The StormReady program is a national weather program to help get communities more prepared for severe weather, and Warren County is being added to that list.
There is at least one community in all fifty states that has officially been named StormReady.
There is no fee for a community to be recognized as StormReady, and the program doesn't mean that the communities are storm-proof, but according to Brian Lowry, of the Bowling Green Emergency Management Agency, it does mean that these communities are better prepared when severe weather strikes.
"The StormReady program is a National Weather Service initiative to try to promote communities to be more prepared for any type of severe weather, whether it be severe thunderstorms, tornados, snow storms, any of the above", Lowry says.
According to Jim Johnson Car Dealership Employee, Kenneth Gilliam, he remembers the 1998 storms that hit the area and says that the outdoor weather sirens that Warren County has did help prepare residents.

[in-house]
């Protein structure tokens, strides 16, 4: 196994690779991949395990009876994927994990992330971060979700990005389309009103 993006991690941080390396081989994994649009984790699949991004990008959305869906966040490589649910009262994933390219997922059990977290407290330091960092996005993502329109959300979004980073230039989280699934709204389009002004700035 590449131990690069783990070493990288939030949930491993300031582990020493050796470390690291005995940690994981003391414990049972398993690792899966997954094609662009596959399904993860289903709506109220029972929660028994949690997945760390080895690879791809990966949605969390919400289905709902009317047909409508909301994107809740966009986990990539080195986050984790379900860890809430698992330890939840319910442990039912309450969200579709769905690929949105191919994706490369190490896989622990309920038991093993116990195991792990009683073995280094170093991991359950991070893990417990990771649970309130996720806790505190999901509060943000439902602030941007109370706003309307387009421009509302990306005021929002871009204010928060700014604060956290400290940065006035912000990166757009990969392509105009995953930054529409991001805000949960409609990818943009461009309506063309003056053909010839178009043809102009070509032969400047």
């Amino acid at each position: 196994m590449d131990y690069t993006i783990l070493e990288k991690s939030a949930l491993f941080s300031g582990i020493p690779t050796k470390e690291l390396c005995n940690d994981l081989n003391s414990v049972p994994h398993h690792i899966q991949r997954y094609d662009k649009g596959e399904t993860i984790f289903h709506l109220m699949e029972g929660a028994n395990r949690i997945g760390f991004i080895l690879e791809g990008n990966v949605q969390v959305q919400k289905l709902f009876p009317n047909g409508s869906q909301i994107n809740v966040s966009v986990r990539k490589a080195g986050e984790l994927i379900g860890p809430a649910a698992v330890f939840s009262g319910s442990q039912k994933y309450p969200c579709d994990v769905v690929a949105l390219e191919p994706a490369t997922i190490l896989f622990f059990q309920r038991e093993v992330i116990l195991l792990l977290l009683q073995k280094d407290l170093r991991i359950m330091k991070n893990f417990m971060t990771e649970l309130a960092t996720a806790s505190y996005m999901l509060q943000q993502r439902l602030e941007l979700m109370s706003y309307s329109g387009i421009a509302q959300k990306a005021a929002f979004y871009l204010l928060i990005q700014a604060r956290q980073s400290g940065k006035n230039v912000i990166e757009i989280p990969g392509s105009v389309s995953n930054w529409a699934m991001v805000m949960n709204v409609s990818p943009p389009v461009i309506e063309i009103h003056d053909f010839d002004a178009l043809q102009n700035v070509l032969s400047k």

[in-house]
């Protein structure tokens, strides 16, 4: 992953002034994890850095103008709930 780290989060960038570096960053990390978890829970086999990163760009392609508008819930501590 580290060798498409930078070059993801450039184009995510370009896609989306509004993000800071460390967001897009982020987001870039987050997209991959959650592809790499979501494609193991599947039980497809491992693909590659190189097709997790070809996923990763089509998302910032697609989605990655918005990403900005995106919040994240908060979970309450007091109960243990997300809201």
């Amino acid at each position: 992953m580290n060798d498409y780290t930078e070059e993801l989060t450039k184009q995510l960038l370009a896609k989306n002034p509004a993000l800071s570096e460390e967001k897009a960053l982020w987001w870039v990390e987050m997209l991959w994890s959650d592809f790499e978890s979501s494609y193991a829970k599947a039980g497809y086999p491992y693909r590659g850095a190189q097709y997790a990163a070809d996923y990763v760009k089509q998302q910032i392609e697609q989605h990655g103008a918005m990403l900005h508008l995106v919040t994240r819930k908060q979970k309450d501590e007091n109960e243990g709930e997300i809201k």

"The first sign that we were going to have a real big storm is when the cow sirens went off at Western", says Gilliam.
Having the outdoor weather warning system is just one reason why Warren County has been named StormReady.
"We've spent an extensive amount of time and money investing in warning systems, both outdoor warning systems and indoor warning systems, that proved very beneficial during the hail storm of 1998", says Lowry.
According to Lowry, keeping residents safe is just what he says the StormReady program will help do.
"Our number one goal here is to protect life safety so everything that we do is geared to preventing the loss of life, so anything we can do to help warn people on impeding weather, we're seeing it as maybe saving that person's life", says Lowry.
For more information on the StormReady program, you can log onto